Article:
Every day, thousands of different types of items are transported on airlines. But musical instruments -- and the way they are handled -- can cause the biggest publicity disasters of all.
So what is it about musical instruments? How have airlines responded? And what does it mean for your baggage being lost or damaged?
Complaints about various airlines are widespread, but few become hits on YouTube. However, an incident involving United Airlines, now part of United Continental Holdings (NASDAQ:UAL), and Dave Carroll's guitar back in 2009 led to a YouTube video called "United Breaks Guitars," which has now collected over 14 million views.
The situation stemmed from an incident where Carroll saw his guitar being tossed around before it was loaded onto the plane, and later found it broken. The song Carroll wrote after the incident led to some negative publicity for United Airlines surrounding the carrier's baggage handling policies.
But the airline seems to have recovered from the incident fairly well. Passengers have kept flying, and "United Breaks Guitars Song 2" has collected just over 1.7 million views -- or about 87% less than the original version.
No cello miles
Delta Air Lines (NYSE:DAL), however, had a markedly different experience. Delta didn't break Lynn Harrell's cello, but it did take away the cello's frequent flyer miles.
Yes, the cello's frequent flyer miles. When Harrell took flights on Delta, he purchased a second seat for his cello under the name Cello Harrell. After flying for several years with both him and his cello collecting miles, Delta removed Harrell and his cello from the SkyMiles program, citing the airline's policy that only humans can collect miles.
But like the United guitar incident, Delta's response to Cello Harrell led to some negative publicity, as well as widespread news reports -- including a segment on The Colbert Report.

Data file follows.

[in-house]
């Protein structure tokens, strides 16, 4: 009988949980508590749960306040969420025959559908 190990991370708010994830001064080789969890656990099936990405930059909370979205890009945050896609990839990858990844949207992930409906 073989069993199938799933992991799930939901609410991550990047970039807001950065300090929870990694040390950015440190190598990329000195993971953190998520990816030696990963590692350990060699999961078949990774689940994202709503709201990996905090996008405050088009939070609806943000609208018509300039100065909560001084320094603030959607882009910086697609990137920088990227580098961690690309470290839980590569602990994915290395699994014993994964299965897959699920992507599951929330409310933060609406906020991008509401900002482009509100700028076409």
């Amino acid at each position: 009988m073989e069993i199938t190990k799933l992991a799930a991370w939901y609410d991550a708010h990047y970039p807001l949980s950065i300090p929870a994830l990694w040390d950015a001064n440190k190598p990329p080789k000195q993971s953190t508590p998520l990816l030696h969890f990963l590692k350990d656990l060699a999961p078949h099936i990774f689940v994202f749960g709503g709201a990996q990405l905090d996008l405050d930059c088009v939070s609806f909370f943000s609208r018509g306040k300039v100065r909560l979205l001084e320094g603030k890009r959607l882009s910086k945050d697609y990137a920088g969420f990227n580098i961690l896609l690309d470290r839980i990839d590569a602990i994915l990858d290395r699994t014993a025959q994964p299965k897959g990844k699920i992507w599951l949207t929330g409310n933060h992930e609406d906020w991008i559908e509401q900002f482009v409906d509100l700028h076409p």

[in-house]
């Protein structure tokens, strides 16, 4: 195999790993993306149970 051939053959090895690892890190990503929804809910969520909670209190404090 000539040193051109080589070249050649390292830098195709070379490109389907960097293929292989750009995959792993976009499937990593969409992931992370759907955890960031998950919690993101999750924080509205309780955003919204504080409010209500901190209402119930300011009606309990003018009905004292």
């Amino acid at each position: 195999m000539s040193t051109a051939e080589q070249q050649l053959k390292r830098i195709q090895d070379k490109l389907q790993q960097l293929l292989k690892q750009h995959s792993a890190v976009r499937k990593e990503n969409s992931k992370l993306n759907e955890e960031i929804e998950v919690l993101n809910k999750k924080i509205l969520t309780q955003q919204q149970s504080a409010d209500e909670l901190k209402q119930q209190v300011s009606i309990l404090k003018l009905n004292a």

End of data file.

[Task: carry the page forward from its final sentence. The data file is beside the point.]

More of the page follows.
You may be wondering whether Delta's confiscation of Harrell's miles was legal. This was answered in a Supreme Court case involving a similar miles confiscation: Rabbi S. Binyomin Ginsberg had his miles taken and his account cancelled after he complained too much to Northwest Airlines prior to its 2008 merger with Delta Air Lines. In April 2014, the Supreme Court ruled that the action by the airline was legal given the broad leeway provided to airlines under the Airline Deregulation Act.
Troubles in Canada
Canada's largest airline, Air Canada (TSX:AC.B), is the latest carrier to be involved in musical instrument related troubles. After the airline lost Stephen Fearing's Linda Manzer guitar, Fearing waged a Twitter war on Air Canada and eventually spoke to CBC.
Although the guitar was found two days later, the incident was enough to remind passengers that their baggage could be lost. Fearing also raised the issue that although he got his guitar back, the average flyer might not have had the same luck.
Will your bag be lost or damaged?
Despite the poor reputation among travelers, mishandled baggage rates are actually pretty low. According to Transportation Department data for 2013, American Eagle had the most mishandled bags per thousand passengers at 5.90, and JetBlue has the least at 1.91. Other major carriers came in between, with Southwest Airlines at 3.72, United Airlines at 3.47, American Airlines at 3.02, and Delta Air Lines at 2.19.
However, musical instruments are items more likely to be damaged, and more likely to carry emotional significance for the flyer. As such, even if musical instruments are mishandled at the same rate as other baggage, they would be expected to generate a disproportionate number of complaints and negative publicity.
Even though many passengers still have their bags mishandled, reports of mishandled bags have dropped by more than half since 2007. But airlines need to continue working to improve their baggage handling processes and communication with flyers whose bags have been lost.
In the case of both mishandled bag policies and approaches toward frequent flyer programs, airlines need to continue to take a look at whether their current policies are up to the task, and whether policy changes or increased communication could help create more loyal customers. Investors and travelers alike should keep an eye on whether airlines can continue to improve their mishandled baggage rates, and which airlines take the top spots.